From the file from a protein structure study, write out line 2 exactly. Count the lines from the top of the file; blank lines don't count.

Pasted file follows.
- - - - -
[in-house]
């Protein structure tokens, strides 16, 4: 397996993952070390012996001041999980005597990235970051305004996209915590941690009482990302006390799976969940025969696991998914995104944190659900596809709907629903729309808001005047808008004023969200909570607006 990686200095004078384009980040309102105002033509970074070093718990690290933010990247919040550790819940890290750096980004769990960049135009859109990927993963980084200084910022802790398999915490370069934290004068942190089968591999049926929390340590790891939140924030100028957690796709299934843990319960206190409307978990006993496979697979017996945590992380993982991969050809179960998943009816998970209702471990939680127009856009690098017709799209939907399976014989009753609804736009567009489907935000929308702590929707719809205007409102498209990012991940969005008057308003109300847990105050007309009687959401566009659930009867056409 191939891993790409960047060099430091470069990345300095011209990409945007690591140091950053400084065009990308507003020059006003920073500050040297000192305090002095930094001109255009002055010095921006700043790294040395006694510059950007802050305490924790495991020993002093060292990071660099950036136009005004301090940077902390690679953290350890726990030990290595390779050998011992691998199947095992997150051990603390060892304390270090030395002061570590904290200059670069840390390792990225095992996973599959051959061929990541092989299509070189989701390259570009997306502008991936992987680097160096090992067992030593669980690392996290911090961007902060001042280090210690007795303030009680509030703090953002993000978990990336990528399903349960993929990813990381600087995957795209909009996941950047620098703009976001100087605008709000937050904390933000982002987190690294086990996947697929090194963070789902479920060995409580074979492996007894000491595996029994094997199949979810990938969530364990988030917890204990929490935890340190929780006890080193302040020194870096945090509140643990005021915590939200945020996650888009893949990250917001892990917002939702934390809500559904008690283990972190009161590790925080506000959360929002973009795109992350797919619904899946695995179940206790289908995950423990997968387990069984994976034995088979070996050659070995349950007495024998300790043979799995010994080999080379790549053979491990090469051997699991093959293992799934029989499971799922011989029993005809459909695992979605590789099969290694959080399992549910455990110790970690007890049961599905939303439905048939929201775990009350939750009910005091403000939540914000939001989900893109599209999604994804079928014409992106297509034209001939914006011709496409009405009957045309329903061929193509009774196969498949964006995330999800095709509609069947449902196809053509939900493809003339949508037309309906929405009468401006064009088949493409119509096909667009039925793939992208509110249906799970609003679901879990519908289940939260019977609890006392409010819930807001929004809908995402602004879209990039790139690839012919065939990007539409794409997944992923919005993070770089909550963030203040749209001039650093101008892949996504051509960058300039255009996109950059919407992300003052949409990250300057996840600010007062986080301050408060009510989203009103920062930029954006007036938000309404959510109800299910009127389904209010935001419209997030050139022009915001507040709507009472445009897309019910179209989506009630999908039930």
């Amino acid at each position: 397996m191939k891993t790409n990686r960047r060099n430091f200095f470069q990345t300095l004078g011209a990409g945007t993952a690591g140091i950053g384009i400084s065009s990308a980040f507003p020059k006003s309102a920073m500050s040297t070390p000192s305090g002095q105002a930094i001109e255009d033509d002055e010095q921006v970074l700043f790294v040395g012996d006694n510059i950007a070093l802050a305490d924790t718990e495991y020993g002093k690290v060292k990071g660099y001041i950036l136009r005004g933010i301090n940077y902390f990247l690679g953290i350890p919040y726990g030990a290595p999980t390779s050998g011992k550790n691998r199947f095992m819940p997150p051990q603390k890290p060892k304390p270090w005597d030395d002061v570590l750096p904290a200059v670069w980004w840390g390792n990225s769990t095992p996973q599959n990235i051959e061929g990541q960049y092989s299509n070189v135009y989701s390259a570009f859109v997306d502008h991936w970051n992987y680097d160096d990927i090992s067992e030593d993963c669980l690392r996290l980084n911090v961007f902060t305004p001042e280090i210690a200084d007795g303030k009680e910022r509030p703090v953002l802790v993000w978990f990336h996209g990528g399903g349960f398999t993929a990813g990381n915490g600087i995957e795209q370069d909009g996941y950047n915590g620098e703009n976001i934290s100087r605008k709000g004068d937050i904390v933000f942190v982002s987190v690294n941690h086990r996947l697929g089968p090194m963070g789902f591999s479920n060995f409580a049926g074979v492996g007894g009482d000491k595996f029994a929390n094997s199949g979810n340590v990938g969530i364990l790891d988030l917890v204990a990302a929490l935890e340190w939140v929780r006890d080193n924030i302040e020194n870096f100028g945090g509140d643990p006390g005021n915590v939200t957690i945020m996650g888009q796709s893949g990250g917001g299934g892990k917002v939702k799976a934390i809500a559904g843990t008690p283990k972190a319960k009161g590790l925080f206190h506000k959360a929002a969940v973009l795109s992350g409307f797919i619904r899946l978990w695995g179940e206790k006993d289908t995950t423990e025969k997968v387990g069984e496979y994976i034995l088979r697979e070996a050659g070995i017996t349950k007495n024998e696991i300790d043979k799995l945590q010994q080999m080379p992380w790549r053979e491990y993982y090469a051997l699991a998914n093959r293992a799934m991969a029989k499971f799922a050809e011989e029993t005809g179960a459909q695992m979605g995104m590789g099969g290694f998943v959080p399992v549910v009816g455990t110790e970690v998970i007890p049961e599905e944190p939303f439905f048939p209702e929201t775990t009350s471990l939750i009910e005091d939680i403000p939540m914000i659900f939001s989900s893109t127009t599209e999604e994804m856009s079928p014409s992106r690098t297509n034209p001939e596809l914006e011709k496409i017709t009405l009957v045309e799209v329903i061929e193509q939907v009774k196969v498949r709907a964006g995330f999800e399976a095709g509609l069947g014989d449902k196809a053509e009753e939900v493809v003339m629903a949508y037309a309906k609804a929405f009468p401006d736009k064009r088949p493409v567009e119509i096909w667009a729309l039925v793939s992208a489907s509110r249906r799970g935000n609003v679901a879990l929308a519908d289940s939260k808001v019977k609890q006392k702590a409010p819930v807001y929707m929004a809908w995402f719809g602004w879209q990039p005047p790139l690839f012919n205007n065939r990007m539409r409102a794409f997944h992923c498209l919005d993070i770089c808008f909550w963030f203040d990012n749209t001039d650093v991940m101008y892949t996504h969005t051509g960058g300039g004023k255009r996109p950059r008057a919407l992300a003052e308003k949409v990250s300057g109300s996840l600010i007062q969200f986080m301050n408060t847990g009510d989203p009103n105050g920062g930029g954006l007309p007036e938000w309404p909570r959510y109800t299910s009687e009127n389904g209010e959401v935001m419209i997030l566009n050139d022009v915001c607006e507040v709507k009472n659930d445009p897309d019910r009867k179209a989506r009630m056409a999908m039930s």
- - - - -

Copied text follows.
């Protein structure tokens, strides 16, 4: 397996993952070390012996001041999980005597990235970051305004996209915590941690009482990302006390799976969940025969696991998914995104944190659900596809709907629903729309808001005047808008004023969200909570607006 990686200095004078384009980040309102105002033509970074070093718990690290933010990247919040550790819940890290750096980004769990960049135009859109990927993963980084200084910022802790398999915490370069934290004068942190089968591999049926929390340590790891939140924030100028957690796709299934843990319960206190409307978990006993496979697979017996945590992380993982991969050809179960998943009816998970209702471990939680127009856009690098017709799209939907399976014989009753609804736009567009489907935000929308702590929707719809205007409102498209990012991940969005008057308003109300847990105050007309009687959401566009659930009867056409 191939891993790409960047060099430091470069990345300095011209990409945007690591140091950053400084065009990308507003020059006003920073500050040297000192305090002095930094001109255009002055010095921006700043790294040395006694510059950007802050305490924790495991020993002093060292990071660099950036136009005004301090940077902390690679953290350890726990030990290595390779050998011992691998199947095992997150051990603390060892304390270090030395002061570590904290200059670069840390390792990225095992996973599959051959061929990541092989299509070189989701390259570009997306502008991936992987680097160096090992067992030593669980690392996290911090961007902060001042280090210690007795303030009680509030703090953002993000978990990336990528399903349960993929990813990381600087995957795209909009996941950047620098703009976001100087605008709000937050904390933000982002987190690294086990996947697929090194963070789902479920060995409580074979492996007894000491595996029994094997199949979810990938969530364990988030917890204990929490935890340190929780006890080193302040020194870096945090509140643990005021915590939200945020996650888009893949990250917001892990917002939702934390809500559904008690283990972190009161590790925080506000959360929002973009795109992350797919619904899946695995179940206790289908995950423990997968387990069984994976034995088979070996050659070995349950007495024998300790043979799995010994080999080379790549053979491990090469051997699991093959293992799934029989499971799922011989029993005809459909695992979605590789099969290694959080399992549910455990110790970690007890049961599905939303439905048939929201775990009350939750009910005091403000939540914000939001989900893109599209999604994804079928014409992106297509034209001939914006011709496409009405009957045309329903061929193509009774196969498949964006995330999800095709509609069947449902196809053509939900493809003339949508037309309906929405009468401006064009088949493409119509096909667009039925793939992208509110249906799970609003679901879990519908289940939260019977609890006392409010819930807001929004809908995402602004879209990039790139690839012919065939990007539409794409997944992923919005993070770089909550963030203040749209001039650093101008892949996504051509960058300039255009996109950059919407992300003052949409990250300057996840600010007062986080301050408060009510989203009103920062930029954006007036938000309404959510109800299910009127389904209010935001419209997030050139022009915001507040709507009472445009897309019910179209989506009630999908039930």